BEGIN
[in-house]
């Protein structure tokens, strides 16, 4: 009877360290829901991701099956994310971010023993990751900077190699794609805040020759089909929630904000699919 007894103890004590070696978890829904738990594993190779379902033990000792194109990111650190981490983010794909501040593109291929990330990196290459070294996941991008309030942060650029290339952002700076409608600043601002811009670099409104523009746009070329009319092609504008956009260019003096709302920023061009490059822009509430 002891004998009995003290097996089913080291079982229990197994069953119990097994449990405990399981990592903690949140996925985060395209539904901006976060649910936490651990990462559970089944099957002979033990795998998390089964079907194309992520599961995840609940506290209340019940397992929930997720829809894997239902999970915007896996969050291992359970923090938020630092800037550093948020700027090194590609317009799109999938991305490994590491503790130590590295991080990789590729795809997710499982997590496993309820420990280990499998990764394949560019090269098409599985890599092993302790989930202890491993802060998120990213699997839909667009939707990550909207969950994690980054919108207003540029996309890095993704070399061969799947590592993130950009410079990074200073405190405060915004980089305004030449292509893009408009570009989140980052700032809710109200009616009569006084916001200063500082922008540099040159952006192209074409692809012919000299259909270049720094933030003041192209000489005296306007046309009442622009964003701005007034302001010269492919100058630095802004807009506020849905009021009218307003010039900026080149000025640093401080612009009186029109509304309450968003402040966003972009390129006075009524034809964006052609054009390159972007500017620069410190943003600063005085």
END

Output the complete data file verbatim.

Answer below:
[in-house]
């Protein structure tokens, strides 16, 4: 009877360290829901991701099956994310971010023993990751900077190699794609805040020759089909929630904000699919 007894103890004590070696978890829904738990594993190779379902033990000792194109990111650190981490983010794909501040593109291929990330990196290459070294996941991008309030942060650029290339952002700076409608600043601002811009670099409104523009746009070329009319092609504008956009260019003096709302920023061009490059822009509430 002891004998009995003290097996089913080291079982229990197994069953119990097994449990405990399981990592903690949140996925985060395209539904901006976060649910936490651990990462559970089944099957002979033990795998998390089964079907194309992520599961995840609940506290209340019940397992929930997720829809894997239902999970915007896996969050291992359970923090938020630092800037550093948020700027090194590609317009799109999938991305490994590491503790130590590295991080990789590729795809997710499982997590496993309820420990280990499998990764394949560019090269098409599985890599092993302790989930202890491993802060998120990213699997839909667009939707990550909207969950994690980054919108207003540029996309890095993704070399061969799947590592993130950009410079990074200073405190405060915004980089305004030449292509893009408009570009989140980052700032809710109200009616009569006084916001200063500082922008540099040159952006192209074409692809012919000299259909270049720094933030003041192209000489005296306007046309009442622009964003701005007034302001010269492919100058630095802004807009506020849905009021009218307003010039900026080149000025640093401080612009009186029109509304309450968003402040966003972009390129006075009524034809964006052609054009390159972007500017620069410190943003600063005085």